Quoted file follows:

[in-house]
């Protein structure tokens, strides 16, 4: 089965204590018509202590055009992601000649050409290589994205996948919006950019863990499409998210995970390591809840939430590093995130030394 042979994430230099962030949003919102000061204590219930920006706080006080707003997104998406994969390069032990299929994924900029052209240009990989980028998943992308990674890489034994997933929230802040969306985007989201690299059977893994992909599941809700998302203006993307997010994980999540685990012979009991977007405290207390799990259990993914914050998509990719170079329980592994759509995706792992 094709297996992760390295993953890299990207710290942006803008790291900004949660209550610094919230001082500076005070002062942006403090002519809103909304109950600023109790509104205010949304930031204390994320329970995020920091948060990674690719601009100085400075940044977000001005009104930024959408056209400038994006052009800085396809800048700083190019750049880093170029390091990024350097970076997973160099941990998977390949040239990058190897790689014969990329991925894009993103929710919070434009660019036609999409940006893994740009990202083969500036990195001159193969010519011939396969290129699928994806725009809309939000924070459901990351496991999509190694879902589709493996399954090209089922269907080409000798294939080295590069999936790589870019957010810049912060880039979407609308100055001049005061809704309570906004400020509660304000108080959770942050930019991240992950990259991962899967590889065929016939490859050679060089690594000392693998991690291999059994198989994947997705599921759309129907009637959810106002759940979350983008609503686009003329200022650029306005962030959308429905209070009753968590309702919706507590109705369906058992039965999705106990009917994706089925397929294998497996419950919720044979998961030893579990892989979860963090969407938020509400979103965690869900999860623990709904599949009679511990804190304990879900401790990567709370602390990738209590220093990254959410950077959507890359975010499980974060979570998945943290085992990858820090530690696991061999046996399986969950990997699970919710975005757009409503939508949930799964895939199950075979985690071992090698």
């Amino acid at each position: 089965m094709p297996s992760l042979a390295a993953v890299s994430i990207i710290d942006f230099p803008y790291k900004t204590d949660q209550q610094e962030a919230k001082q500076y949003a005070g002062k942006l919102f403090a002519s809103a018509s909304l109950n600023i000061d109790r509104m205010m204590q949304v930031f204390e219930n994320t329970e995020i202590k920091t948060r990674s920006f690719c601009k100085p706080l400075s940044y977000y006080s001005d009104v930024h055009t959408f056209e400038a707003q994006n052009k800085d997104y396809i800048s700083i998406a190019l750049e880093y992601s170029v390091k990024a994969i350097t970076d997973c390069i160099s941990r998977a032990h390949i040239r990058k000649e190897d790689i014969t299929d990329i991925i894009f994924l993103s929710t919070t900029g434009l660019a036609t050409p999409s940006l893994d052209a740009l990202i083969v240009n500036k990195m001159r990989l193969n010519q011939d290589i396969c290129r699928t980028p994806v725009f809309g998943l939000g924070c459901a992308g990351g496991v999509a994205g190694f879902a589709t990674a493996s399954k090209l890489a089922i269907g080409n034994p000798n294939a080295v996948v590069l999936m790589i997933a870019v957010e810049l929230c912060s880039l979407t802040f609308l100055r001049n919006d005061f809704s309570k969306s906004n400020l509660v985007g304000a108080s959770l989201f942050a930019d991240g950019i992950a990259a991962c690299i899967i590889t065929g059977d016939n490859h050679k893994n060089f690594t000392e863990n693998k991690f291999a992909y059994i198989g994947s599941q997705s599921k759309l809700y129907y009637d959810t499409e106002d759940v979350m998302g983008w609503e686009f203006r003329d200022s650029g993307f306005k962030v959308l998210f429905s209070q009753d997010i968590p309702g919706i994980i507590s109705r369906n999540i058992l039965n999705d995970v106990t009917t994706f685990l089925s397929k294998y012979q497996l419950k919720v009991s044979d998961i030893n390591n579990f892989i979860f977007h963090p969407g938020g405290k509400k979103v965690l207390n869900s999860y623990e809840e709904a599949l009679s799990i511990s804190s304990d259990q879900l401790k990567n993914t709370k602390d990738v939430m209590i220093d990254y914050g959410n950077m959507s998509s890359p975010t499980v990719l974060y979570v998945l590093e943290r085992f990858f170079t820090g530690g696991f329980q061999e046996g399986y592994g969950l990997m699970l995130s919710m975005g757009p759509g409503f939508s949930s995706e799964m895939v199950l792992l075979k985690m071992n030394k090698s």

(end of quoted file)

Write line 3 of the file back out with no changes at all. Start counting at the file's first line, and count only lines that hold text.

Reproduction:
């Amino acid at each position: 089965m094709p297996s992760l042979a390295a993953v890299s994430i990207i710290d942006f230099p803008y790291k900004t204590d949660q209550q610094e962030a919230k001082q500076y949003a005070g002062k942006l919102f403090a002519s809103a018509s909304l109950n600023i000061d109790r509104m205010m204590q949304v930031f204390e219930n994320t329970e995020i202590k920091t948060r990674s920006f690719c601009k100085p706080l400075s940044y977000y006080s001005d009104v930024h055009t959408f056209e400038a707003q994006n052009k800085d997104y396809i800048s700083i998406a190019l750049e880093y992601s170029v390091k990024a994969i350097t970076d997973c390069i160099s941990r998977a032990h390949i040239r990058k000649e190897d790689i014969t299929d990329i991925i894009f994924l993103s929710t919070t900029g434009l660019a036609t050409p999409s940006l893994d052209a740009l990202i083969v240009n500036k990195m001159r990989l193969n010519q011939d290589i396969c290129r699928t980028p994806v725009f809309g998943l939000g924070c459901a992308g990351g496991v999509a994205g190694f879902a589709t990674a493996s399954k090209l890489a089922i269907g080409n034994p000798n294939a080295v996948v590069l999936m790589i997933a870019v957010e810049l929230c912060s880039l979407t802040f609308l100055r001049n919006d005061f809704s309570k969306s906004n400020l509660v985007g304000a108080s959770l989201f942050a930019d991240g950019i992950a990259a991962c690299i899967i590889t065929g059977d016939n490859h050679k893994n060089f690594t000392e863990n693998k991690f291999a992909y059994i198989g994947s599941q997705s599921k759309l809700y129907y009637d959810t499409e106002d759940v979350m998302g983008w609503e686009f203006r003329d200022s650029g993307f306005k962030v959308l998210f429905s209070q009753d997010i968590p309702g919706i994980i507590s109705r369906n999540i058992l039965n999705d995970v106990t009917t994706f685990l089925s397929k294998y012979q497996l419950k919720v009991s044979d998961i030893n390591n579990f892989i979860f977007h963090p969407g938020g405290k509400k979103v965690l207390n869900s999860y623990e809840e709904a599949l009679s799990i511990s804190s304990d259990q879900l401790k990567n993914t709370k602390d990738v939430m209590i220093d990254y914050g959410n950077m959507s998509s890359p975010t499980v990719l974060y979570v998945l590093e943290r085992f990858f170079t820090g530690g696991f329980q061999e046996g399986y592994g969950l990997m699970l995130s919710m975005g757009p759509g409503f939508s949930s995706e799964m895939v199950l792992l075979k985690m071992n030394k090698s």